Claimant also argues that, used properly as a framework for assessing her largely nonexertional impairment, the medical-vocational guidelines, specifically 20 C.F.R. Ch. III, Pt. 404, Subpt. P, App. 2, Table 1, Rule 201.14 (indicating finding of disability for claimant closely approaching advanced age with sedentary RFC, high school education, and no transferable skills), lend support to her disability claim in light of the absence of true transferable skills. See supra at 6, n. 3. Whatever the merits of this argument, which we note assumes a fact (i.e., a particular RFC limitation) never found by the ALJ, it was not raised below and, therefore, will not be considered for the first time on this appeal. See Channel v. Heckler, 747 F.2d 577, 579 n. 2 (10th Cir. 1984). Accord Gonzalez v. Sullivan, 914 F.2d 1197, 1202 (9th Cir. 1990).
On the basis of the evidence and legal principles discussed above, we conclude that substantial evidence exists in the record to support the determination that claimant is not disabled. The judgment of the United States District Court for the Northern District of Oklahoma is, accordingly, AFFIRMED.
This order and judgment has no precedential value and shall not be cited, or used by any court within the Tenth Circuit, except for purposes of establishing the doctrines of the law of the case, res judicata, or collateral estoppel. 10th Cir.R. 36.3
We follow the Appeals Council, as did the district court, in dismissing as an inadvertent misstatement the ALJ's finding that "claimant's impairments do not prevent the claimant from performing her past relevant work," ALJ decision of January 3, 1989, at 7. Such a finding is unsupported by the evidence, contradicted in the body of the ALJ's decision, id. at 6, and unnecessary to the disposition reached therein, see id. at 6-7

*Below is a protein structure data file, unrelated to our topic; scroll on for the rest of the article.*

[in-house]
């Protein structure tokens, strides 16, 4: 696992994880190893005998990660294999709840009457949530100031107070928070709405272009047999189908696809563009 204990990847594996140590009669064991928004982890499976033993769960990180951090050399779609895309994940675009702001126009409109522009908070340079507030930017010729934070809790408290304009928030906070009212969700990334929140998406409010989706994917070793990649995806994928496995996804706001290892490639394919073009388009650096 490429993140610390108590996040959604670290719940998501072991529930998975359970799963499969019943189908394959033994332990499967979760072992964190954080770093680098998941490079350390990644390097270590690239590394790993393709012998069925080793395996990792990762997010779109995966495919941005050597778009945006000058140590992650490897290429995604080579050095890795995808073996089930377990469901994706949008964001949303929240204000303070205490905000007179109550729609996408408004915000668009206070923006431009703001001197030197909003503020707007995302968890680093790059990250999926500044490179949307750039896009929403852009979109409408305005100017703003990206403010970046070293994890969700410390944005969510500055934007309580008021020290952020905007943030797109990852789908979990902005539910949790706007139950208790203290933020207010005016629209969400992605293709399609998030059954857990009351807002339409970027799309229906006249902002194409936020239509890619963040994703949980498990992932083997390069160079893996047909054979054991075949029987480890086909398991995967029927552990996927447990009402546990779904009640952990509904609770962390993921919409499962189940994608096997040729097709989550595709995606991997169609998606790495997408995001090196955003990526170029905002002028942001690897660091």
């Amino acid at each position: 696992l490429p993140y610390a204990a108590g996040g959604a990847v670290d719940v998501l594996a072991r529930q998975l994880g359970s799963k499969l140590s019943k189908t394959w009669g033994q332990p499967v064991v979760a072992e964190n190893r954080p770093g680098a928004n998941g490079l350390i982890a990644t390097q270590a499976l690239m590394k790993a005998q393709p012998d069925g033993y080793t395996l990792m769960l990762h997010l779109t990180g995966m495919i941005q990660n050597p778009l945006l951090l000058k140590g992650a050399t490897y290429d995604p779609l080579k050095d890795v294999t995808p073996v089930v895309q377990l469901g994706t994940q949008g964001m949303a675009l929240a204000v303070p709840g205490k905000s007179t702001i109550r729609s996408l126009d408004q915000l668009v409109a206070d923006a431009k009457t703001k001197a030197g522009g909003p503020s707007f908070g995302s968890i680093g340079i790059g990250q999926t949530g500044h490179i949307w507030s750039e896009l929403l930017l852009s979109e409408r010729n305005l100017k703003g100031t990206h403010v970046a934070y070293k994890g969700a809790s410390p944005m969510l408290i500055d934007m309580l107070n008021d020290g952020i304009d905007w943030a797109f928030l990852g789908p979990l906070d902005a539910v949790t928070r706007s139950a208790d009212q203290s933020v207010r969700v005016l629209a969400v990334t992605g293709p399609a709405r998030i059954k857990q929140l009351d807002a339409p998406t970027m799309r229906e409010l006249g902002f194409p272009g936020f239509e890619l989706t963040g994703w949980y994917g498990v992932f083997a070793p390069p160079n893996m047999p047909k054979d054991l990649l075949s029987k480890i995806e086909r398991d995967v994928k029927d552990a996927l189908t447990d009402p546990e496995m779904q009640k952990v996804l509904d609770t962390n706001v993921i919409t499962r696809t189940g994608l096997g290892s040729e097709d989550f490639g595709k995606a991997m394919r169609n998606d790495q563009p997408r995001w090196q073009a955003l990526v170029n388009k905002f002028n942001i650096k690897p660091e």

Only one reference to such limitations appears in the medical record at all--where an examining physician, neither claimant's treating physician nor surgeon, relates claimant's own, somewhat inconsistent, complaint that " [h]er symptoms are increased with sitting for more than thirty minutes and standing for more than ten minutes." July 24, 1987 report of Dr. Stephen Gilliland of Chronic Pain Associates, Inc., App.Vol. II at 149
We agree with claimant that the cashier positions as described by the vocational expert do not entail any particular skills she must transfer from the waitress/cashier work she did many years ago in her own restaurant. A host of authorities recognize that the basic physical functions and mental aptitudes evidently involved here do not constitute transferable "skills," as that term is used in the social security context. See, e.g., Frey v. Bowen, 816 F.2d 508, 517-18 (10th Cir. 1987); Paulson v. Bowen, 836 F.2d 1249, 1251-52 (9th Cir. 1988) and numerous cases cited therein. However, for the same reason, these cashier positions would also not require the retraining Dr. Nunley ruled out